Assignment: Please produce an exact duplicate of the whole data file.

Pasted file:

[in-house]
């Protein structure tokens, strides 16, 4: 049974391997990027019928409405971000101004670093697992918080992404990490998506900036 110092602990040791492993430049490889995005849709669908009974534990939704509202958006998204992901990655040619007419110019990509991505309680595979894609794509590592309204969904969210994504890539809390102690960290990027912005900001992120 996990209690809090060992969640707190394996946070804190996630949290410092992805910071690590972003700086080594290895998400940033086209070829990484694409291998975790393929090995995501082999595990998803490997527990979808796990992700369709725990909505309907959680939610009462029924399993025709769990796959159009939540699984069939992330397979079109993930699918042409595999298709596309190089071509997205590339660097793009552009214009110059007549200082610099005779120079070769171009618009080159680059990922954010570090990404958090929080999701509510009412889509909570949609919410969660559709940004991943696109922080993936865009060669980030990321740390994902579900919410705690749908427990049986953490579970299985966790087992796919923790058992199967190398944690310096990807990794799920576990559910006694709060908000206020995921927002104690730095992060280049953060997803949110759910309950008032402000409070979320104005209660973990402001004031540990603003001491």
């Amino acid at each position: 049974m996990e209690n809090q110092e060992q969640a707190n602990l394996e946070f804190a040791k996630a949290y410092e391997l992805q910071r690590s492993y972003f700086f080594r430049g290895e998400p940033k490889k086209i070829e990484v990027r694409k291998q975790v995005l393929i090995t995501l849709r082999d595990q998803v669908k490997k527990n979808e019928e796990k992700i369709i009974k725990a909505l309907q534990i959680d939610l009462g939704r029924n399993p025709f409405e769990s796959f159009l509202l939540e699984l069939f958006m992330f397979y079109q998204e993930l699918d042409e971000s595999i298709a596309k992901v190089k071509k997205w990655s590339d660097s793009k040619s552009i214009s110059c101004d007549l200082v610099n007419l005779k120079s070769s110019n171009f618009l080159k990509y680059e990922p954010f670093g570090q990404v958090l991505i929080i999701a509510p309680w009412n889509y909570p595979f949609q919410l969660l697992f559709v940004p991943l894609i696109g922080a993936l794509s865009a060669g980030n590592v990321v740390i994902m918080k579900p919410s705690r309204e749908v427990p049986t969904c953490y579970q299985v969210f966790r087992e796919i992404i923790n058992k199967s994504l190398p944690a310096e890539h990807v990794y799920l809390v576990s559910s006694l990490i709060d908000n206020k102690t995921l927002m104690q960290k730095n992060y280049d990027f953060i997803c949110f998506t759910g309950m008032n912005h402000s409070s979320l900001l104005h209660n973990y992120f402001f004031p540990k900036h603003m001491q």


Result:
[in-house]
């Protein structure tokens, strides 16, 4: 049974391997990027019928409405971000101004670093697992918080992404990490998506900036 110092602990040791492993430049490889995005849709669908009974534990939704509202958006998204992901990655040619007419110019990509991505309680595979894609794509590592309204969904969210994504890539809390102690960290990027912005900001992120 996990209690809090060992969640707190394996946070804190996630949290410092992805910071690590972003700086080594290895998400940033086209070829990484694409291998975790393929090995995501082999595990998803490997527990979808796990992700369709725990909505309907959680939610009462029924399993025709769990796959159009939540699984069939992330397979079109993930699918042409595999298709596309190089071509997205590339660097793009552009214009110059007549200082610099005779120079070769171009618009080159680059990922954010570090990404958090929080999701509510009412889509909570949609919410969660559709940004991943696109922080993936865009060669980030990321740390994902579900919410705690749908427990049986953490579970299985966790087992796919923790058992199967190398944690310096990807990794799920576990559910006694709060908000206020995921927002104690730095992060280049953060997803949110759910309950008032402000409070979320104005209660973990402001004031540990603003001491």
């Amino acid at each position: 049974m996990e209690n809090q110092e060992q969640a707190n602990l394996e946070f804190a040791k996630a949290y410092e391997l992805q910071r690590s492993y972003f700086f080594r430049g290895e998400p940033k490889k086209i070829e990484v990027r694409k291998q975790v995005l393929i090995t995501l849709r082999d595990q998803v669908k490997k527990n979808e019928e796990k992700i369709i009974k725990a909505l309907q534990i959680d939610l009462g939704r029924n399993p025709f409405e769990s796959f159009l509202l939540e699984l069939f958006m992330f397979y079109q998204e993930l699918d042409e971000s595999i298709a596309k992901v190089k071509k997205w990655s590339d660097s793009k040619s552009i214009s110059c101004d007549l200082v610099n007419l005779k120079s070769s110019n171009f618009l080159k990509y680059e990922p954010f670093g570090q990404v958090l991505i929080i999701a509510p309680w009412n889509y909570p595979f949609q919410l969660l697992f559709v940004p991943l894609i696109g922080a993936l794509s865009a060669g980030n590592v990321v740390i994902m918080k579900p919410s705690r309204e749908v427990p049986t969904c953490y579970q299985v969210f966790r087992e796919i992404i923790n058992k199967s994504l190398p944690a310096e890539h990807v990794y799920l809390v576990s559910s006694l990490i709060d908000n206020k102690t995921l927002m104690q960290k730095n992060y280049d990027f953060i997803c949110f998506t759910g309950m008032n912005h402000s409070s979320l900001l104005h209660n973990y992120f402001f004031p540990k900036h603003m001491q």